Thursday, March 17, 2016

Dinosaurs - Ziapelta and The Altair 8800

We geek-out over rocks and bones. Especially old rocks and bones with cool stories.

What better place than a natural history museum for us to spend a few hours?!

The New Mexico Museum of Natural History and Science in Albuquerque is very well done. In addition to numerous dinosaurs and others reconstructed from skeletons found in New Mexico, we enjoy the walk-through volcano, the walk-through cave, and the fossilworks laboratory in the natural history section.

Just when we think "there's nothing else to find" - a new dinosaur is discovered in 2011!
Displayed in a small dark room, Ziapelta is the newest kid on this block
Seismosaurus towers over Bill
One of the largest intact skull specimens - Pentaceratops
Fossils are darkened to show detail - Eudimorphodon (one of several winged-dinosaurs here)
Models of dire wolves from skeletal remains found in Northern New Mexico - one of many extinct mammals on display
Patience and good eye sight are important in this room
The experience of walking through molten lava is impacted by the screaming pre-schoolers "learning" about volcanoes
What's happening inside the volcano
How and where crystals and semi-precious stones are formed from volcanic activity
The cave is interesting, but you really need a flashlight!
While we try to avoid crowds at places of interest on weekends, sometimes weekdays are worse when school groups have field trips. Still, with funding issues in most school districts, I'm happy when students are able to experience the wealth of information at good museums. Students being the operative word. It implies the ability (if not always the desire) to learn from the trip.

I'm confident that the pre-schoolers who were dragged through the dinosaur and volcano exhibits by their parents learned very little. They were all much more interested in Tessa than anything in the museum. At best they were bored, at worst they were scared of the large teeth, loud noises, and dark passages. Fortunately they were spared the rest of the museum - for all of us.

The science area is every bit as fascinating as what we've already enjoyed. 

The space section focuses on Mars and Pluto. A replica of the Mars Rover is popular and I miss taking a photo. A film and the Planetarium are additional tickets that we'll see next time. 

If the planets were this size, all the smaller planets would fit in the city limits of Albuquerque, while Pluto would be in Santa Fe - see Pluto?
I'm glad he's still in the exhibit - his location cracks me up
It is great to learn about the reality of global warming in a non-political arena, and about the beginnings of life in a non-religious one. Because - Science.

The exhibit includes a timeline filled with scientific records
The beginning of the Emergence exhibit - how and why life began
All of this, and then by far my favorite exhibit in this area is Start Up. Full of photos, documents, testimonies, and equipment - it is the incredible story (the relatively short story) of the personal computer. Several familiar faces are included.

A huge impact in a human lifetime
Humble beginnings making history
This example reminds me that the computer in our smart phones is more powerful than the ones used to land a man on the moon - and is a gazillion times smaller!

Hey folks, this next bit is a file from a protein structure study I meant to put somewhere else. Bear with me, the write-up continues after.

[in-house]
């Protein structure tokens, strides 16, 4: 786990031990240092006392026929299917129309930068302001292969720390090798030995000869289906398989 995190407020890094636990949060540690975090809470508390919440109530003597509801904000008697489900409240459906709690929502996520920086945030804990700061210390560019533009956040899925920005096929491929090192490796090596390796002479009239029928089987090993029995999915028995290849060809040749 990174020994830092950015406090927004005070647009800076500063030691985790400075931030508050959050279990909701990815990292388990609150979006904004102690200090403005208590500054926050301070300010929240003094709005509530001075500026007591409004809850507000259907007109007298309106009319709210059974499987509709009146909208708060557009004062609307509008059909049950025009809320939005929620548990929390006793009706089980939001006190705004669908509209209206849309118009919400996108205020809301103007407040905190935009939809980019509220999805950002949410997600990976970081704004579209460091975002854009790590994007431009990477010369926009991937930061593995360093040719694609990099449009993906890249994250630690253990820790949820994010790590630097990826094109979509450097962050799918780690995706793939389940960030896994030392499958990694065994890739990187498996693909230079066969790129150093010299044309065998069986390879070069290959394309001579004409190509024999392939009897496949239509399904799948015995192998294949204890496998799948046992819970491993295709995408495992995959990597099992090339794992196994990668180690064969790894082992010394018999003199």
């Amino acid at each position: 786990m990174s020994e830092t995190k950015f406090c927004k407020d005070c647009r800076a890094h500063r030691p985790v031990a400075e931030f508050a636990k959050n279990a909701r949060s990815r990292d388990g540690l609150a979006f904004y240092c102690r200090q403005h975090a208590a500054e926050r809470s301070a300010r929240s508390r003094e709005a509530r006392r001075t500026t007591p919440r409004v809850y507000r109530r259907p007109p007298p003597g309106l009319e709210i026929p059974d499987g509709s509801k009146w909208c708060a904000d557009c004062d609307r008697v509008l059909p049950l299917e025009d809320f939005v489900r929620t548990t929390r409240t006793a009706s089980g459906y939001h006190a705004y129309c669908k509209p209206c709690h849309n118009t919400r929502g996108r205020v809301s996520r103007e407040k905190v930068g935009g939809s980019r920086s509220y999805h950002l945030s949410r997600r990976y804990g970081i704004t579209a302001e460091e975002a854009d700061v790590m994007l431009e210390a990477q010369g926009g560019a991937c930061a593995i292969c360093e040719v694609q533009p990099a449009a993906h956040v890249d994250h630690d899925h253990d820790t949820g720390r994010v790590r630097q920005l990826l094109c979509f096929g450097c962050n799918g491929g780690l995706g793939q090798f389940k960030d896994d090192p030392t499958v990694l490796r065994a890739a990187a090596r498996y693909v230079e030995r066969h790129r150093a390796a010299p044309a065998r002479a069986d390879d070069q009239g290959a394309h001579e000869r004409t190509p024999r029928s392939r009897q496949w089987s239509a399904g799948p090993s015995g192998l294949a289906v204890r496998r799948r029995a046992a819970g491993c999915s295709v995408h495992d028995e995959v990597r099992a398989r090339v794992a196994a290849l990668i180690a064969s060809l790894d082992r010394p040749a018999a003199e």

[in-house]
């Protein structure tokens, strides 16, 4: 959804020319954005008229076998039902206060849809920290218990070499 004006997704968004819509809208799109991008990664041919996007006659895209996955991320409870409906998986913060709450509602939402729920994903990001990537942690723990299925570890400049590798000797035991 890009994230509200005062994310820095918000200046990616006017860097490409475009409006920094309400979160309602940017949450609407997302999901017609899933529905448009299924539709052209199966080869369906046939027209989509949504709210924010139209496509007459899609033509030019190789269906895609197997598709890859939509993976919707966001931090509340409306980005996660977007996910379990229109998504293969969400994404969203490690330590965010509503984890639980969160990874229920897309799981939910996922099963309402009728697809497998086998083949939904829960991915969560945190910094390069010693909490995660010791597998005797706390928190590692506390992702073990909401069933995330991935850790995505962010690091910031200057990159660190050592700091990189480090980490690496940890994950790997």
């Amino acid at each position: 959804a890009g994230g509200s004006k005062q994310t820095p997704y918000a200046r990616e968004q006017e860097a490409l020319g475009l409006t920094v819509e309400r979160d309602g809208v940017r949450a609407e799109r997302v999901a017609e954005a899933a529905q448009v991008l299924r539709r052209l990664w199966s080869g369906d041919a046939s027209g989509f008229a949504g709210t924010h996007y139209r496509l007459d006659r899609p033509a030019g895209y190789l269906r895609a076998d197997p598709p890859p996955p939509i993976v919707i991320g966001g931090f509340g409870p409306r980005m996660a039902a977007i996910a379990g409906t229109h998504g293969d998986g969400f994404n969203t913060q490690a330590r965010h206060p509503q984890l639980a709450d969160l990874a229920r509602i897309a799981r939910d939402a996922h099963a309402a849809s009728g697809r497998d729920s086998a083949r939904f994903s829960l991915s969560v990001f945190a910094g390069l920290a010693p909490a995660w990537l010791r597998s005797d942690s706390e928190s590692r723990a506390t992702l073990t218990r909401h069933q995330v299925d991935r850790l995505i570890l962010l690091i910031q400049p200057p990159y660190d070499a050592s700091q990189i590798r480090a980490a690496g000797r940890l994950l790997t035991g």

Compare the disc on the left to the memory card in your camera!
Replica of first computer mouse - 1968
A large, interactive "game" that teaches you how to program computers. Wish my feet weren't hurting by this point!

This interactive display of the development of desktop computers in just nine years is very well done, and fun to "play" with.
The first "personal" computer, the Altair 8800, uses a system of switches to input, and lights to respond. Adding 2+2 requires 12 steps with the answer being a code of different lights.

Henry Edward Roberts is credited with the creation of the "micro-computer". His kits used Microsoft's first programming language. 

This spark that changed all our lives started in a garage in Alburquerque, making this exhibit not only fascinating, but very relevant.

We thoroughly enjoyed our day of discovery. Both Ziapelta and Altair 8800 are extinct. And both tell stories of the evolution of life as we know it today.

Tuesday I tackle the missing prescriptions issue which takes several hours, a long phone call, and a couple trips to Walgreens, but by mid-afternoon I have them in hand. Bill fixes a broken piece on the front of the motorhome, and we get the oil changed in the Jeep.

And that gets us ready to leave Albuquerque on Wednesday morning. 


  1. I love museums like this. What a trip to go from dinos to dino computers.

    1. Just the right amount of information - not overwhelming like so many of them.

  2. Museums are great. There are so many out there that I still haven't seen. We can learn so many "cool" things by visiting and what fun!

    1. Fun is right. Amazing how interesting all this information is when we have the time to enjoy it.

  3. Great pictures Jodee! I enjoyed reading on the newest member of the dinosaurs. It's always interesting on where they found them. 😀

    1. I'm amazed at how many dinosaurs have been found in this area. We're in Arizona now - Holbrook - and there are dinos all over the place!

  4. David had to switch his prescriptions to Walgreens from CVS because of his insurance and finds that the service isn't nearly as good. So agree with you about the age inappropriate things parents do with preschoolers. Have you been to the Native American museum in Albequerque? Or did I somehow miss your visit. It was a highlight for us.

    1. We ran out of time, but I really wanted to see it. Next time this route I'll see the one in Santa Fe and ABQ for sure. I'm fortunate that 90% of the time our prescriptions arrive by mail where we are.

  5. Very nice tour of the museum. Thank you!

    -- Anne